A new era begins on Sunday night, as new offensive coordinator Ben McAdoo and the New York Giants unveil a brand new offensive gameplan and swagger.
The Giants spent the last seven years with Kevin Gilbride at the helm, but the long-time offensive coordinator retired after a tumultuous 2013 campaign. Gilbride technically left on his own terms but it was clear New York’s front office was ready to move on and a fresh face was likely to emerge either way.
While the offseason is still very much in its adolescence, New York’s offense is understandably a work-in-progress. McAdoo, who was with Green Bay since 2006 before moving on this offseason, has brought about a complete overhaul in the team’s offensive philosophy.
In the past, the Giants ran a downfield passing attack, littered with constant adjustments and critical reads from the quarterback and wide receiver positions. New York’s system was nothing short of a roller coaster ride with the highest highs and the lowest lows. Gilbride helped bring two Super Bowls to New York, but also had extended periods where the offense looked like a hot mess (much of the 2013 season).
At the other end of the spectrum, McAdoo comes in wielding an offense that will rely much less on options and reads from Eli Manning and this young group of wide receivers. It is a west-coast style offense that will feature more short passes, in order to help get some of New York’s playmakers out into space.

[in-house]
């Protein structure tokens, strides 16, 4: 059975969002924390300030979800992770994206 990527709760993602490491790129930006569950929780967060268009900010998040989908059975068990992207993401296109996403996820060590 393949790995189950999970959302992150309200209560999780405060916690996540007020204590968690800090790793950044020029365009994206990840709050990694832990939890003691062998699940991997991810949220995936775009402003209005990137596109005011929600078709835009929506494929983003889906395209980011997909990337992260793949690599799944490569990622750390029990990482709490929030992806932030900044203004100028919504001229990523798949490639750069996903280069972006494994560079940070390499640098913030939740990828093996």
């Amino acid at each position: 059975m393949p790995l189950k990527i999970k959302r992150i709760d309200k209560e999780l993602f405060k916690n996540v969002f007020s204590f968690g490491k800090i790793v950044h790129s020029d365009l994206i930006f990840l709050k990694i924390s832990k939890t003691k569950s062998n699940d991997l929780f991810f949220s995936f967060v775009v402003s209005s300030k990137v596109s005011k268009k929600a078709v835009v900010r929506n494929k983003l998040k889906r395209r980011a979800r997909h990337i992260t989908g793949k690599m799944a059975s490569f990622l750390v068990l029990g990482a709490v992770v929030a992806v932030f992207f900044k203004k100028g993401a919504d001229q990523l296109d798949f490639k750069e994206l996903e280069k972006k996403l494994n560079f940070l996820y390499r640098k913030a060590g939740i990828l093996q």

The Giants also want to play a more up-tempo style. New York wants to consistently move the football with runs and short passes and hopefully get into a no-huddle offense. Manning has a history of milking the play clock down to the last second and there should be much less of that this year.
The facelift comes in the wake of one of the more disappointing seasons in recent Giants history. Establishing an offensive rhythm last year became an impossible task. Manning and his receivers struggled to get on the same page, as their reads differed and the wide-outs (with the exception of Victor Cruz) struggled to achieve any kind of consistency. These problems were compounded by an offensive line that constantly forced Manning out of the pocket and out of his comfort zone.
The sample size will be small tonight, when New York takes on the Buffalo Bills in the Hall of Fame Game. The starters may play only one drive, but look for Manning to throw some short passes and try to get the ball out quickly to Cruz and Rueben Randle. It will be the smallest of sneak peaks but a look nonetheless.